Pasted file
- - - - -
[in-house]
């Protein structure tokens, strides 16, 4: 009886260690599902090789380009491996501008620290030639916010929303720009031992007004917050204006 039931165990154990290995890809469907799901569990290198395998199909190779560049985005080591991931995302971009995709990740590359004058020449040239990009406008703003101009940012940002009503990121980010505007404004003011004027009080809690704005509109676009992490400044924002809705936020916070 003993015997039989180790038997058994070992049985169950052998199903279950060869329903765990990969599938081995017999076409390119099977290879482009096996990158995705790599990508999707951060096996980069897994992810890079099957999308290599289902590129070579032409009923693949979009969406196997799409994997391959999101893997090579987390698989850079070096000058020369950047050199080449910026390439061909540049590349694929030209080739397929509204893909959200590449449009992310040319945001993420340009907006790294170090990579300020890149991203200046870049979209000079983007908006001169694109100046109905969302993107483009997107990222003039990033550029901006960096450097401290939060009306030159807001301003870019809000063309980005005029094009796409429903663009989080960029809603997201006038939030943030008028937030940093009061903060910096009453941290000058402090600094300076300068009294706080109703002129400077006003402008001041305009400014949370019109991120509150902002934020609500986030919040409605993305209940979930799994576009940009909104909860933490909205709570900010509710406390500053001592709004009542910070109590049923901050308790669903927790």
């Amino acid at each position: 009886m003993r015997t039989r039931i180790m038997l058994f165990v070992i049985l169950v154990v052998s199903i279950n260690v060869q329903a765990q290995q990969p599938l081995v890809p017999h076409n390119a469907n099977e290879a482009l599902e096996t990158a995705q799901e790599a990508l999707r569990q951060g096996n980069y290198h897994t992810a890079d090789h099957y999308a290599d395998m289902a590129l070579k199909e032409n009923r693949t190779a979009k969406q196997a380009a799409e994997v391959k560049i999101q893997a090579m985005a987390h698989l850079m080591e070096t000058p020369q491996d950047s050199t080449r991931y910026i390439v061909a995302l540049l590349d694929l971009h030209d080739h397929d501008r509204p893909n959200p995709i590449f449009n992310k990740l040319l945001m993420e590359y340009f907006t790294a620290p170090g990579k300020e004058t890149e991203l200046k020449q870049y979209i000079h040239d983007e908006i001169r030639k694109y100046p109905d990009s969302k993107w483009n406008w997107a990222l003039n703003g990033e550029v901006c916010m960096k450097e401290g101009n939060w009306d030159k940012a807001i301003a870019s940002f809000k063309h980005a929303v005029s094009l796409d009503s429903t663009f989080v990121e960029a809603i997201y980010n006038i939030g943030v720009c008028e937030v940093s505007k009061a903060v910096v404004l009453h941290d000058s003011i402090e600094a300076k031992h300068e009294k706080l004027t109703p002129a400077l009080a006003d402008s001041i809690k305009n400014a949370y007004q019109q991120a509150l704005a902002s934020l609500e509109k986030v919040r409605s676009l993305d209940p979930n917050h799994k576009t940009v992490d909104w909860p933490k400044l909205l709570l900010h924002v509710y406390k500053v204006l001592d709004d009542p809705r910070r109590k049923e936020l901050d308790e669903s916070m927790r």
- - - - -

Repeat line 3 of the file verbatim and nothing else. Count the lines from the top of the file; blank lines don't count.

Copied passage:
């Amino acid at each position: 009886m003993r015997t039989r039931i180790m038997l058994f165990v070992i049985l169950v154990v052998s199903i279950n260690v060869q329903a765990q290995q990969p599938l081995v890809p017999h076409n390119a469907n099977e290879a482009l599902e096996t990158a995705q799901e790599a990508l999707r569990q951060g096996n980069y290198h897994t992810a890079d090789h099957y999308a290599d395998m289902a590129l070579k199909e032409n009923r693949t190779a979009k969406q196997a380009a799409e994997v391959k560049i999101q893997a090579m985005a987390h698989l850079m080591e070096t000058p020369q491996d950047s050199t080449r991931y910026i390439v061909a995302l540049l590349d694929l971009h030209d080739h397929d501008r509204p893909n959200p995709i590449f449009n992310k990740l040319l945001m993420e590359y340009f907006t790294a620290p170090g990579k300020e004058t890149e991203l200046k020449q870049y979209i000079h040239d983007e908006i001169r030639k694109y100046p109905d990009s969302k993107w483009n406008w997107a990222l003039n703003g990033e550029v901006c916010m960096k450097e401290g101009n939060w009306d030159k940012a807001i301003a870019s940002f809000k063309h980005a929303v005029s094009l796409d009503s429903t663009f989080v990121e960029a809603i997201y980010n006038i939030g943030v720009c008028e937030v940093s505007k009061a903060v910096v404004l009453h941290d000058s003011i402090e600094a300076k031992h300068e009294k706080l004027t109703p002129a400077l009080a006003d402008s001041i809690k305009n400014a949370y007004q019109q991120a509150l704005a902002s934020l609500e509109k986030v919040r409605s676009l993305d209940p979930n917050h799994k576009t940009v992490d909104w909860p933490k400044l909205l709570l900010h924002v509710y406390k500053v204006l001592d709004d009542p809705r910070r109590k049923e936020l901050d308790e669903s916070m927790r």